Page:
Finally, there’s Joker, Todd Phillips’s therapy-minded backstory entry in the Batman series. It stars Joaquin Phoenix as Arthur Fleck, the depressed loser who eventually becomes the arch-villain. Visually the film captures the grungy, degraded, depressed downtroddenness of New York City circa 1980, and turns it into an externalization of the character’s own depressed state; the color of the madman attire Fleck chooses, its bellicose flamboyance, strikes an angry counternote to his ultra-drab surroundings. But the film’s ending is wildly contrived, in an almost grotesque attempt to be “shattering”—and, strangely, to pay very specific homage to two Martin Scorsese films, Taxi Driver and King of Comedy. The explosion of violence this involves does a disservice to Joker’s own potential for quiet, inward suffering. But even that potential is problematic, and brings home how strange this movie is as a comic-book movie. In the Batman movies, even a mesmerizing arch-villain like Heath Ledger’s Joker is, ultimately, part of the larger picture—one of many players in the gloomy tapestry of Gotham.  By subsuming the picture of civic good and evil into a therapy-driven pathology of one character, this Joker effectively abandons the comic-book format. In the process, it showcases a performance by Phoenix that hovers weirdly between virtuosic and gimmicky. 

What strikes one critic as a fatal formal incongruity strikes another (or fifty others) as a brilliant rendering of life itself.

Let me proceed to a pair of films I considered good but overrated, beginning with Noah Baumbach’s Marriage Story. I can’t square the broad critical acclaim for Baumbach with my feeling that his movies—specifically the writing—fall short of what they could be. Satire and sympathy conflict and compete, resulting in a damaging unevenness of tone and intention. In The Squid and the Whale (2005), Baumbach dissected a family, run by two creative parents, whose pathology poured forth from the black hole of the father’s seething narcissism. Baumbach presented the writer-father as a buffoonish ogre of selfishness, siphoning off the film’s tragic potential. Marriage Story once again takes up a toxic divorce in an artsy family, and critics have praised it as a “flawless elegy” full of “dense and literate writing.” But the same simplifying problems persist. A curious imbalance in pacing includes fight scenes that explode from nowhere, as Adam Driver and Scarlett Johansson’s characters—who until moments ago seemed more or less contented and civil—suddenly haul out the big guns and blast away. To be sure, what strikes one critic as a fatal formal incongruity strikes another (or fifty others) as a brilliant rendering of life itself. Do I just want my emotional categories to be sorted out too neatly? Maybe. But even the enjoyable supporting roles—Ray Liotta and Laura Dern as a pair of high-powered divorce lawyers outdoing each other in sliminess—reveal Baumbach’s default tilt toward caricature and comedy, even as he tries to wring pathos and poignancy from the material. Bottom line: is this The War of the Roses, or Kramer vs. Kramer? Baumbach can’t seem to make up his mind.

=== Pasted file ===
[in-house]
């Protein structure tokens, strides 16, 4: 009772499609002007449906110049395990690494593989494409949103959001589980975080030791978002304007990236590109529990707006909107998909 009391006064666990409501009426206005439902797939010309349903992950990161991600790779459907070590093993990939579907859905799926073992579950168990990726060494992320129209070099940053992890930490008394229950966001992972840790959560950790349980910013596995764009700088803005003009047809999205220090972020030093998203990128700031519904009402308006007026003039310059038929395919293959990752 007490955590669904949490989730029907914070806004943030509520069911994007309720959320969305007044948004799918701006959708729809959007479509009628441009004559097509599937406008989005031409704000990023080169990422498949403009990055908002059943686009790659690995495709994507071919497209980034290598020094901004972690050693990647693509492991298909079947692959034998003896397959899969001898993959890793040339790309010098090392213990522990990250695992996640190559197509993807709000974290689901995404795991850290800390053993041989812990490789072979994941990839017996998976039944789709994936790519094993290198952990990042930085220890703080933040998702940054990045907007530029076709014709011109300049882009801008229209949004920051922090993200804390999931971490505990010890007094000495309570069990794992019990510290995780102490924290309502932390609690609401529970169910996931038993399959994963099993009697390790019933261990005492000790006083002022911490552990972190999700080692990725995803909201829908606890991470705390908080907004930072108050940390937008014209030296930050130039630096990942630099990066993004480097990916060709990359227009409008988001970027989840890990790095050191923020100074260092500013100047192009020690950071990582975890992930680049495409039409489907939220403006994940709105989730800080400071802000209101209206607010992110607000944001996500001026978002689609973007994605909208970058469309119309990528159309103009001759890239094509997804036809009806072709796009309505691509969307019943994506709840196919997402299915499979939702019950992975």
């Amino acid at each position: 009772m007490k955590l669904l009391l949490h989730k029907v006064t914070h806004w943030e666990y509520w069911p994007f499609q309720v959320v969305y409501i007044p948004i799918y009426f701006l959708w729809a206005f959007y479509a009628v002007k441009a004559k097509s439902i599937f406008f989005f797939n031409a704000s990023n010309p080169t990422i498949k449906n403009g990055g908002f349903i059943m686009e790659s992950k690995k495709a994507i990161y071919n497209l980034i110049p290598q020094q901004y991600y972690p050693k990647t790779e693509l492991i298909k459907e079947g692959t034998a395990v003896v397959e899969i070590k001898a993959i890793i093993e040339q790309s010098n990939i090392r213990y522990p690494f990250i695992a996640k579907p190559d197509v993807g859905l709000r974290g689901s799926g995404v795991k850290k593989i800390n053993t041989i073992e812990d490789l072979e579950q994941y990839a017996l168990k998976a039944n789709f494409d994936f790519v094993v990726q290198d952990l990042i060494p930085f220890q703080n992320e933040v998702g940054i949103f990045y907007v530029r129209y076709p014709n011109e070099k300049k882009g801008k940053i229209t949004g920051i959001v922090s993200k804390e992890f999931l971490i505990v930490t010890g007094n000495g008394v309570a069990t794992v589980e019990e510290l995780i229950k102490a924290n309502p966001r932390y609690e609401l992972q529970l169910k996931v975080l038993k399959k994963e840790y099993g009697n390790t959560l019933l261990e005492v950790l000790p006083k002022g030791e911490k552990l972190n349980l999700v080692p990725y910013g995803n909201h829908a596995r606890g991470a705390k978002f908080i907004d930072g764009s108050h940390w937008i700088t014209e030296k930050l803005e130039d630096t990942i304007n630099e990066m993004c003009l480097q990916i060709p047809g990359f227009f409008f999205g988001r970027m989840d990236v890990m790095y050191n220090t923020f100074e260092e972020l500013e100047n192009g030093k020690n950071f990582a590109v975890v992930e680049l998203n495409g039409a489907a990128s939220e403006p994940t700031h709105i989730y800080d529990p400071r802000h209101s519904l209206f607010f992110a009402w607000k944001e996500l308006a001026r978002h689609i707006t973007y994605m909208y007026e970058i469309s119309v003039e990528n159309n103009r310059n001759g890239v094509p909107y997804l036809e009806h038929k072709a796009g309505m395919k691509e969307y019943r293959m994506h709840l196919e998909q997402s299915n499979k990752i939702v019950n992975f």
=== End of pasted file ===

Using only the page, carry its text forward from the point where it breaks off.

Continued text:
The other overrated film—I am bracing myself for a pummeling—is Korean director Bong Joon-ho’s trenchant political allegory, Parasite. Don’t get me wrong, there’s a lot to like about Parasite, especially the mix of comic and ominous as one family, the impoverished Kims, stealthily infiltrates the life of a second, the wealthy Park family. The movie resembles one of the Hirokazu Kore-eda films—like last year’s Shoplifters—that sympathetically portray the marginalized poor in Asian boom-economy societies. But it adds a dimension of absurdity, farce, and metaphor. I assume it’s this skillful welding of realism to sociopolitical metaphor that critics like. But the film’s guiding metaphor—the rich living in palaces above while the exploited poor suffer in underground captivity—is pretty obvious, and ditto the dramatic and explosively violent denouement. To my mind, the movie owes a lot to Jordan Peele—both Get Out, with its absurdist fantasy of exploitation, and Us, in which a doppelganger family of impoverished zombies fastens mercilessly upon a prosperous, comfy upper-middle-class family. But Parasite strikes me as less surprising than these films. Watching Peele, I was never at all sure where he was going; there’s a nervy, weird quality in his movies that Parasite lacks. Perhaps we are living in an age of inequality so crassly obvious, we require metaphors to match.